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Anticoagulant treatment in German family practices – screening results from a cluster randomized controlled trial

  • Lisa-R Ulrich1Email author,
  • Karola Mergenthal1,
  • Juliana J Petersen1,
  • Ina Roehl1,
  • Sandra Rauck1,
  • Birgit Kemperdick1,
  • Sylvia Schulz-Rothe1,
  • Andrea Berghold2 and
  • Andrea Siebenhofer1
BMC Family Practice201415:170

https://doi.org/10.1186/s12875-014-0170-0

Received: 4 February 2014

Accepted: 6 October 2014

Published: 25 October 2014

Abstract

Background

Oral anticoagulation (OAC) with coumarins and new anticoagulants are highly effective in preventing thromboembolic complications. However, some studies indicate that over- and under-treatment with anticoagulants are fairly common. The aim of this paper is to assess the appropriateness of treatment in patients with a long-term indication for OAC, and to describe the corresponding characteristics of such patients on the basis of screening results from the cluster randomized PICANT trial.

Methods

Randomly selected family practices in the federal state of Hesse, Germany, were visited by study team members. Eligible patients were screened using an anonymous patient list that was generated by the general practitioners’ software according to predefined instructions. A documentation sheet was filled in for all screened patients. Eligible patients were classified into 3 categories (1: patients with a long-term indication for OAC and taking anticoagulants, 2: patients with a long-term indication for OAC but not taking anticoagulants, 3: patients without a long-term indication for OAC but taking an anticoagulant on a permanent basis). IBM SPSS Statistics 20 was used for descriptive statistical analysis.

Results

We screened 2,036 randomly selected, potentially eligible patients from 52 family practices. 275 patients could not be assigned to one of the 3 categories and were therefore not considered for analysis. The final study sample comprised 1,761 screened patients, 1,641 of whom belonged to category 1, 78 to category 2, and 42 to category 3. INR values were available for 1,504 patients of whom 1,013 presented INR values within their therapeutic ranges. The majority of screened patients had very good compliance, as assessed by the general practitioner. New antithrombotic drugs were prescribed in 6.1% of cases.

Conclusions

The screening results showed that a high proportion of patients were receiving appropriate anticoagulation therapy. The numbers of patients with a long-term indication for OAC therapy that were not receiving oral anticoagulants, and without a long-term indication that were receiving OAC, were considerably lower than expected. Most patients take coumarins, and the quality of OAC control is reasonably high.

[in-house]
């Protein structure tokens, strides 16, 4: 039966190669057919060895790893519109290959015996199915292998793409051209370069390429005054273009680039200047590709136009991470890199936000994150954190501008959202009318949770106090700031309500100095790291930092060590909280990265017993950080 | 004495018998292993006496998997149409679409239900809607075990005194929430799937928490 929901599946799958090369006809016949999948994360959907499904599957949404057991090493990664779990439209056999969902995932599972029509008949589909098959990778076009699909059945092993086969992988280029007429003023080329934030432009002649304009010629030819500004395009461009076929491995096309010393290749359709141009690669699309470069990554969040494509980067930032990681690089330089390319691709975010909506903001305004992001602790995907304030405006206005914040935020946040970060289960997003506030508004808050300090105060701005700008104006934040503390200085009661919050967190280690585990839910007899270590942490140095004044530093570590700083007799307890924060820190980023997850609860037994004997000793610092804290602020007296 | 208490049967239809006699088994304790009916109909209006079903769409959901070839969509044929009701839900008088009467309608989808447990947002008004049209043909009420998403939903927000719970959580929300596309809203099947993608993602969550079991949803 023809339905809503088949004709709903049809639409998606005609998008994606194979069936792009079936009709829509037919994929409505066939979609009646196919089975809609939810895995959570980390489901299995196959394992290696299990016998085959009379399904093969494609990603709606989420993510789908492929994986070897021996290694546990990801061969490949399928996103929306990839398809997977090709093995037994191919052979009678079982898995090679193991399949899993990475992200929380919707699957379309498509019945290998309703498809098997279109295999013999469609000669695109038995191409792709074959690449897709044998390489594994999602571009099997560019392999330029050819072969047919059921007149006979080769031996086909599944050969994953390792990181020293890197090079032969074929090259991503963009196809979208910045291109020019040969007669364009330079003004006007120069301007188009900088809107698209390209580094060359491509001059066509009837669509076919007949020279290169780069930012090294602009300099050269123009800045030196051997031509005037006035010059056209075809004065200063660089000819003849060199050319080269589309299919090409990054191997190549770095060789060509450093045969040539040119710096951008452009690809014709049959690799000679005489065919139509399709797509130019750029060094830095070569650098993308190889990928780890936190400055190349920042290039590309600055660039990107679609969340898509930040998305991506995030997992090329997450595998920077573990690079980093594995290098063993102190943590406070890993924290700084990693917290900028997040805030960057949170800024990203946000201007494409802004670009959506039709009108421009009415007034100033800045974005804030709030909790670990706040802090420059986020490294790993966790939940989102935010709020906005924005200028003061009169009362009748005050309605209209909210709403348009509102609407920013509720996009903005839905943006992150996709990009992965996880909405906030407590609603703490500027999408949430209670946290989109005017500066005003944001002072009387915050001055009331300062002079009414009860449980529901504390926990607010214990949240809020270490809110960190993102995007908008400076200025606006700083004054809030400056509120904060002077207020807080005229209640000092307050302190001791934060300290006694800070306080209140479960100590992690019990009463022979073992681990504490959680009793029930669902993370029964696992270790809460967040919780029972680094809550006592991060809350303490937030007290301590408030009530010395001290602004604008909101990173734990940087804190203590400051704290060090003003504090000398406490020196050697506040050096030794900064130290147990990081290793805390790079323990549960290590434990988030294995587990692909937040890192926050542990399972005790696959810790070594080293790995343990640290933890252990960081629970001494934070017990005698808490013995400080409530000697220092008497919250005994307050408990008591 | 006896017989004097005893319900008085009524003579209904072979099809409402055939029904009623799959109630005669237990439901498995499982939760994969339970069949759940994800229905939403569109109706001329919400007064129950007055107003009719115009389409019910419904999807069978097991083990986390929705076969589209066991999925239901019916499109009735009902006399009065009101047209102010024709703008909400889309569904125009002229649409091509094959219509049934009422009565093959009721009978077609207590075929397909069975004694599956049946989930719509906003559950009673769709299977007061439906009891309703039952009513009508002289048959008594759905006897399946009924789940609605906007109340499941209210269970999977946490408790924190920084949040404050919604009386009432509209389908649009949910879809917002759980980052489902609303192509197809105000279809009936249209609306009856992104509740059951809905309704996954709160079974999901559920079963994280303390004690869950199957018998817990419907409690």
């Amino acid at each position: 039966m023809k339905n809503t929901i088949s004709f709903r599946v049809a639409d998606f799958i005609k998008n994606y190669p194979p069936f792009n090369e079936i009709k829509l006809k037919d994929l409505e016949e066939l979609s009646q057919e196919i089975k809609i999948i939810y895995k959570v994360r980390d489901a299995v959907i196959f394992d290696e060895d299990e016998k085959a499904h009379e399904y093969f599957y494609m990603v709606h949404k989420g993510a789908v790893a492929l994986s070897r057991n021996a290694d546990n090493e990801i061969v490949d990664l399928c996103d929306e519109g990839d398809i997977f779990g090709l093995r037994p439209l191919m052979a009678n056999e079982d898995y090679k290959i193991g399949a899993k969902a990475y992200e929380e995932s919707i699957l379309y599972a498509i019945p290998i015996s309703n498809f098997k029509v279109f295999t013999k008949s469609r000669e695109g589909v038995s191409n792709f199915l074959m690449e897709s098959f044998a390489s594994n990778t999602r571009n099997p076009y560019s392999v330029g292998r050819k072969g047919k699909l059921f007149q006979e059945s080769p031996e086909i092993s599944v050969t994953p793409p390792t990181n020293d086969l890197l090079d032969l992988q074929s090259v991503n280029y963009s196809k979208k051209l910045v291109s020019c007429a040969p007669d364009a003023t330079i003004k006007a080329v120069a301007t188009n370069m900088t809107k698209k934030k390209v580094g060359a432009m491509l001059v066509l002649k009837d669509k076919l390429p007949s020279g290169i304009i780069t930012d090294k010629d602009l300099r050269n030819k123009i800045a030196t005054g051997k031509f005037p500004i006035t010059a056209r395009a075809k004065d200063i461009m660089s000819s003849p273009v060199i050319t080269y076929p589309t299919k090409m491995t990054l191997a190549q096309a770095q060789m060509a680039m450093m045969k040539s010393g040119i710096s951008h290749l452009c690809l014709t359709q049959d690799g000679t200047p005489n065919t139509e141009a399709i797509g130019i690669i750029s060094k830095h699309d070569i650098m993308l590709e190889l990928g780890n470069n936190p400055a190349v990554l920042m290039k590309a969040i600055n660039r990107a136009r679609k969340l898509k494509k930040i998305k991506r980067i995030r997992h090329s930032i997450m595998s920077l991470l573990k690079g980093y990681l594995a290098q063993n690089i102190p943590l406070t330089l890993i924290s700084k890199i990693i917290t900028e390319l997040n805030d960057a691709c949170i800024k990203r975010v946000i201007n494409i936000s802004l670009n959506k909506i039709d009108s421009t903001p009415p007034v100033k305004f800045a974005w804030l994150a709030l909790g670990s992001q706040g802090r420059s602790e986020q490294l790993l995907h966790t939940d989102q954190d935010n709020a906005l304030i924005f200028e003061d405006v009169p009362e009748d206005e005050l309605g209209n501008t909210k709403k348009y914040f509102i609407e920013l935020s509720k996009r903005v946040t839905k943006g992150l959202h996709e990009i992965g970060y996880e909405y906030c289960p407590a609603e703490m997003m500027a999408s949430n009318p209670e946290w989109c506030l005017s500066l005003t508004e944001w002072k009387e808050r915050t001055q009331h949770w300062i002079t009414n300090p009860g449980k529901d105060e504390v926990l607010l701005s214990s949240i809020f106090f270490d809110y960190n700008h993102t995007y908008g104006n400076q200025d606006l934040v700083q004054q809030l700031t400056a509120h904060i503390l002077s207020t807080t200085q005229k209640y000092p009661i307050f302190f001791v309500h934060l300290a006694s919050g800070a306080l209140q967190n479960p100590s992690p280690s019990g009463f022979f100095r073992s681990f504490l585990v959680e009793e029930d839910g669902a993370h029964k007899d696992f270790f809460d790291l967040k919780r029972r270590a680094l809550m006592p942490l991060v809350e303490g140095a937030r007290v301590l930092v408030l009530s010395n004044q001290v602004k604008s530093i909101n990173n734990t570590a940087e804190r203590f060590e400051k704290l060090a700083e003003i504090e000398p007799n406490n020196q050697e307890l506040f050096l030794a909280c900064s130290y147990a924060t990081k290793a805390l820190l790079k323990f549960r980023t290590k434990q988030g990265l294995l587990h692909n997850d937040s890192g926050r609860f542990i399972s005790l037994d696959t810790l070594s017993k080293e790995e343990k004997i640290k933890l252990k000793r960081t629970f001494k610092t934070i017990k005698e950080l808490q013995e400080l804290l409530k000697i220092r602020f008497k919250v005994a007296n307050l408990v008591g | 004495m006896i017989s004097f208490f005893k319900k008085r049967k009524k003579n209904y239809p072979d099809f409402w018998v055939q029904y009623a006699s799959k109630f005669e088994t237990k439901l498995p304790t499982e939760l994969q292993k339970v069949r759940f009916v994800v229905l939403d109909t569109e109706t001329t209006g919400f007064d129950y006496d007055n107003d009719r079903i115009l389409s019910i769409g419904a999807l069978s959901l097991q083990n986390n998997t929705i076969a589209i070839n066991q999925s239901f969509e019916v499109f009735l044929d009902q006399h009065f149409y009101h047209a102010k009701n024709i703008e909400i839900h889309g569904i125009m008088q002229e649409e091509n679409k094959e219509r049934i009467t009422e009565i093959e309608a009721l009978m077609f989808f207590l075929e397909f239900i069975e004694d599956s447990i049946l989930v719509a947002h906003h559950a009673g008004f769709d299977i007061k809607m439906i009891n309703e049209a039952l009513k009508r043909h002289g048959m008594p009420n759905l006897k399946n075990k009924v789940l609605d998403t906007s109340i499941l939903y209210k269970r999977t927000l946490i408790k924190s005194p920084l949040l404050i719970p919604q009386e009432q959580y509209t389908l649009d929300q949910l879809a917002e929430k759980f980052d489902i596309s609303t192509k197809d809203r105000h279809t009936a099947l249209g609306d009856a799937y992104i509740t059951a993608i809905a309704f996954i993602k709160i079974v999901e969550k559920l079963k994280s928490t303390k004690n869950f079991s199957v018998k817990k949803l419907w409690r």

Trial registration

Current Controlled Trials ISRCTN41847489.

Keywords

Oral anticoagulation Family practice Cluster randomization Health services research

Background

Oral anticoagulation (OAC) with coumarins or the new oral anticoagulants (NOACs) dabigatran, rivaroxaban and apixaban, has been shown to be highly effective in preventing thromboembolic complications [1]. In German family practices, the most common indications for long-term OAC therapy are atrial fibrillation/flutter, recurrent venous and/or pulmonary thromboembolisms, and mechanical heart prostheses [2]. However, some studies indicate that over- and under-treatment with anticoagulants are fairly common. According to the Registry of the German Competence NETwork on Atrial Fibrillation (AFNET), which includes over 9,000 patients, 72% of eligible patients received anticoagulation treatment, while 17% were only given antiplatelet drugs, and as many as 11% of patients indicated for anticoagulation received no therapy whatsoever [3]. A survey by the West Birmingham Atrial Fibrillation Project indicated that of 71 patients who were not treated with warfarin, only 17% had any recorded contraindications [4]. A study in 16 German family practices showed that there is room for improvement in monitoring, documentation quality and patient participation in anticoagulant treatment [5]. OAC self-management, in which patients self-monitor their INR (International Normalized Ratio) values and self-adjust their medication dosages, is a possible option to increase the involvement of patients in their antithrombotic treatment. Studies confirm that thromboembolic events occur less frequently in patients performing self-management [6],[7], and this is also true of elderly patients [8].

However, little is known about the quality of routine anticoagulation therapy in German family practices. Since March 2012, the Institute of General Practice, Goethe-University Frankfurt, Germany, has therefore been conducting the cluster randomized controlled PICANT trial (Primary Care Management for Optimized Antithrombotic Treatment), primarily in family practices in the state of Hesse, Germany, on patients with a long-term indication for OAC [9]. The aim of the PICANT study is to find out whether a best practice model that includes major elements of case management and patient education, such as self-management, can improve antithrombotic management in primary health care in terms of reducing major thromboembolic and bleeding events over a follow up period of 2 years.